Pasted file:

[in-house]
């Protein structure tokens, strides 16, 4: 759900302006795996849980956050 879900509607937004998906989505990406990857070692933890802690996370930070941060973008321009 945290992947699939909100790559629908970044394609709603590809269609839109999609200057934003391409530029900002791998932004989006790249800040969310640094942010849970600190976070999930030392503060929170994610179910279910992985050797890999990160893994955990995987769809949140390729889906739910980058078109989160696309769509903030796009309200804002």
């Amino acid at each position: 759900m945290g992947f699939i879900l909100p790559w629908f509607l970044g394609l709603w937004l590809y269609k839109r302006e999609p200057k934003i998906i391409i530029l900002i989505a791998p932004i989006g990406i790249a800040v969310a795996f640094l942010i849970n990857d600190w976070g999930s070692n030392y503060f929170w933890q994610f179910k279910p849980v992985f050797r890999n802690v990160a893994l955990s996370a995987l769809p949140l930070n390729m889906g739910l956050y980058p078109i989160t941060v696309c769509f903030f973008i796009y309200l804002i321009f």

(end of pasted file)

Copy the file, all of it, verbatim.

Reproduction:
[in-house]
């Protein structure tokens, strides 16, 4: 759900302006795996849980956050 879900509607937004998906989505990406990857070692933890802690996370930070941060973008321009 945290992947699939909100790559629908970044394609709603590809269609839109999609200057934003391409530029900002791998932004989006790249800040969310640094942010849970600190976070999930030392503060929170994610179910279910992985050797890999990160893994955990995987769809949140390729889906739910980058078109989160696309769509903030796009309200804002």
């Amino acid at each position: 759900m945290g992947f699939i879900l909100p790559w629908f509607l970044g394609l709603w937004l590809y269609k839109r302006e999609p200057k934003i998906i391409i530029l900002i989505a791998p932004i989006g990406i790249a800040v969310a795996f640094l942010i849970n990857d600190w976070g999930s070692n030392y503060f929170w933890q994610f179910k279910p849980v992985f050797r890999n802690v990160a893994l955990s996370a995987l769809p949140l930070n390729m889906g739910l956050y980058p078109i989160t941060v696309c769509f903030f973008i796009y309200l804002i321009f």